You might not know his name, but you've seen Kevin Hennessy's hand-painted work both inside and outside of City, O' City, Nooch Vegan Market and Cafe Europa. In fact, his high-style handwriting is everywhere, proving that commerce-oriented art doesn't have to be a graphic-designed mess. From the simple restroom signage at Adrift Tiki Bar to the vertical announcement of Ironwood's presence on burgeoning South Broadway, Hennessy's expressive calligraphy is subtle but comforting, a throwback to a time before computer-generated banners and pixelated signs.

Wanna take a spin in the Ghostbusters Ecto-1? How about Scooby-Doo's Mystery Machine? When Colorado Movie Cars hosts its annual haunted-house tour/fundraiser, you and your friends get a VIP ride and extra-special treatment at four of the area's scariest haunts, followed by a cruise around the city that will having strangers snapping pictures on every street corner. And while you can't climb inside during the rest of the year, the various Colorado Movie Cars can be rented as outdoor centerpieces for events and parties, so if Herbie or KITT are closer to your ideal wheels, this fleet of film fanatics has got you covered.

Named one of Westword's 100 Colorado Creatives, Kalina Ross is a superstar at making everyone a part of her parties. A former partner in Urban Cipher, a group supporting entrepreneurial activities through events featuring local small businesses, Ross branched out on her own for the holiday season with the Night Fair Before Christmas, an all-ages music-, art- and merchant-oriented winter gathering and craft fair. During the summer, she's been known to open up her back yard on select Sundays for the Love Buzz Patio Cafe, a micro-eatery she runs out of her kitchen and staffs with her two daughters and mother. A cornerstone of Ross's work is the idea that children are the future, and she includes the little ones in every event, brunch and party she throws.

Rock'n Jam'n 1

It's never cold and rainy at ROCK'n & JAM'n, which means that parents and kiddos can enjoy the indoor climbing gyms virtually anytime. For those ages five to eighteen, programs range from parent-child bonding classes to competitive climbing courses. Whatever you choose, it's all about technique — something that helps youngsters develop fine and gross motor skills while building confidence. Both gyms also offer introductory classes for adults, and there are auto belays for families with limited climbing knowledge.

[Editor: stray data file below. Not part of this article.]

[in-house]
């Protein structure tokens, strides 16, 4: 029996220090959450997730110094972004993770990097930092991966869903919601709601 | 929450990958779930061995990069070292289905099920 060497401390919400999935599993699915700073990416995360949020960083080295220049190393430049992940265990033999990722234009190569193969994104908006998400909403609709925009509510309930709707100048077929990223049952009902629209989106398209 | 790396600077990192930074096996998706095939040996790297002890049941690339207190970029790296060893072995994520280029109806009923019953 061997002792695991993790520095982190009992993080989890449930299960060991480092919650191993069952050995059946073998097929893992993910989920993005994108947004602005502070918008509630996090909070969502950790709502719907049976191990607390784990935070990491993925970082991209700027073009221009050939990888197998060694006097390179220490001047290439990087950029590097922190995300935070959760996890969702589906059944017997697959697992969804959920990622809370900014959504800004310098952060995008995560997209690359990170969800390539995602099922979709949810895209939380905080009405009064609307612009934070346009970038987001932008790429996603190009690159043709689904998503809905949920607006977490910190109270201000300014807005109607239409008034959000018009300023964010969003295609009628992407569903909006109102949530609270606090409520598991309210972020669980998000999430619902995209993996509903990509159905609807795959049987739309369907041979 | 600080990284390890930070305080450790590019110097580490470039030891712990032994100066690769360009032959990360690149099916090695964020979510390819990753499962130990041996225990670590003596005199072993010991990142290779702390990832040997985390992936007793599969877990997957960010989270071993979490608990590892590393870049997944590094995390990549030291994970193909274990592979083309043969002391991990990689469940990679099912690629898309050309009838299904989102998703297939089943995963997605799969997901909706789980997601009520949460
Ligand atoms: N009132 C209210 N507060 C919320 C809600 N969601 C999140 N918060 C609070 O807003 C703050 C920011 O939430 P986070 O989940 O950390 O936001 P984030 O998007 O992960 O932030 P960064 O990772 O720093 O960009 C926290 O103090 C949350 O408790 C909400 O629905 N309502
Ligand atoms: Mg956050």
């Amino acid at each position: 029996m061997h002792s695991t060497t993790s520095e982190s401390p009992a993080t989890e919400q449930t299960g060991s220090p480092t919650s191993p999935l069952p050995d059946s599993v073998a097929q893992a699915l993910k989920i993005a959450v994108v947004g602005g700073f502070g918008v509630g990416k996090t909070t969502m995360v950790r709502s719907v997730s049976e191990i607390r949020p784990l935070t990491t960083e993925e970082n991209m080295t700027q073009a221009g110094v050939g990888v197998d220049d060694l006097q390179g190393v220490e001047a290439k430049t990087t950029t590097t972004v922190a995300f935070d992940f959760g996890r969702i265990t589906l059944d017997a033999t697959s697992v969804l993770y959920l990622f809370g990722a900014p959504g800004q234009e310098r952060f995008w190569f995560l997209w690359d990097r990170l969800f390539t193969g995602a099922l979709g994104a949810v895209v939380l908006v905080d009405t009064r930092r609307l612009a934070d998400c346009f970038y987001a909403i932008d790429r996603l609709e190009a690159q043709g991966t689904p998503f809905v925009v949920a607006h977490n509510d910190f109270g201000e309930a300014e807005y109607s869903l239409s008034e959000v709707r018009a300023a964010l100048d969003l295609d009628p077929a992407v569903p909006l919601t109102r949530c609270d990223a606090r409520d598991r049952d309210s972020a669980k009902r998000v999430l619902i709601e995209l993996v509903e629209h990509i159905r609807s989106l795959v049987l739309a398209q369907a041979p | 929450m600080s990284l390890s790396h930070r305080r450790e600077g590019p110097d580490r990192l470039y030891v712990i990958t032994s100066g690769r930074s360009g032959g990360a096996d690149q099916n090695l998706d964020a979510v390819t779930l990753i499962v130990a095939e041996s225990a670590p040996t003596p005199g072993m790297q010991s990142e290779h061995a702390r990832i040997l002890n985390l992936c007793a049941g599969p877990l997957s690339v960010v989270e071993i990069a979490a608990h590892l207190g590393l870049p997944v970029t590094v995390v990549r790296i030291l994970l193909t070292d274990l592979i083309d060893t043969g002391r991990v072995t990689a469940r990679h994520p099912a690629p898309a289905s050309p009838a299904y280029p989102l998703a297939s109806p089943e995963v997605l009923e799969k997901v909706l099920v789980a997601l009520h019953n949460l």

Janet Casson, a New York expat, has brought her unique, Brooklyn-bred music classes to Denver. Instead of just teaching kids how to play music, she focuses her Rocky Mountain Aardvarks classes on showing them how to love it. In the process, youngsters — and their parents — learn new ways to express themselves.

Designed by landscape architect Kerry White, this custom adventure playground delivers one of the most unique and eclectic diversions around. The theme is grounded in nature; even manufactured equipment is wholly designed with the goal of giving children control over their play experience via fun features like a boulder labyrinth, a climbing wall leading to a whimsical treehouse, and a sand play area complete with water pump.

Global Goods & Coffee Shop

Give a little, get a lot: That's the thinking behind Arvada's Global Goods and Coffee Shop, where the coffee is fair-trade and merchandise sales benefit the nonprofit Global Refuge International, an organization providing aid to victims of war, disease and disaster in undeveloped nations. Along with the java, Global Goods offers an ever-changing selection of Burmese and Ugandan craft goods, including baskets, paper-bead jewelry, handbags, beaded cards and more, alongside a selection of donated items for resale, from gently used home accessories to vintage goodies. We love that the business spins goodwill in so many ways — supporting charity, recycling used goods, supporting global microbusinesses and, last but not least, providing patrons with the caffeine buzz they need to get through the day.

Housed in an old South Broadway Denver Square, incaZteca develops business relationships with artisans in Mexico, Guatemala and Peru to bring beautiful handwoven items, tooled leather accessories, alpaca rugs, embroidered bags, carved gourds, beaded jewelry and folk art galore to its shelves. The woven alpaca hats and scarves are reason enough to visit the shop, but anyone who wants a little color and cultural authenticity in their lives will stick around a while longer to check out the toys, ornaments and whimsical novelties.

Going to the neighborhood drugstore is already practically a thing of the past; even rarer is the experience you'll find at the Family Pharmacy, where you can buy a bottled soda from an old-fashioned red-enamel Coca-Cola cooler and stock up on Beanie Babies, Precious Moments figurines and whatever other high shlock your heart desires. The shop is a working pharmacy, as well, but its stature as an unintended socio-anthropological museum makes it a guilty pleasure for anyone's incorrigible inner hoarder.

The Source

In every venture they've taken on, it seems that Tran and Josh Wills have tried to combine their many interests — fashion, design, art and lifestyle — into a well-displayed gestalt of what's ultimately cool in modern times. But this new incarnation of Super Ordinary, located in hipster marketplace the Source, is that model's most sophisticated manifestation. Partnering with Bryan Cavanagh and Pedro Barrios, the Willses now have a space with an interlocking but split personality: Monthly art shows go up and down in the gallery, while patrons of the Source's eateries and artisan food shops can stroll through a design-savvy, curated selection of home goods, gifts and books in the retail space. If this is Super Ordinary, the everyday never looked so good.

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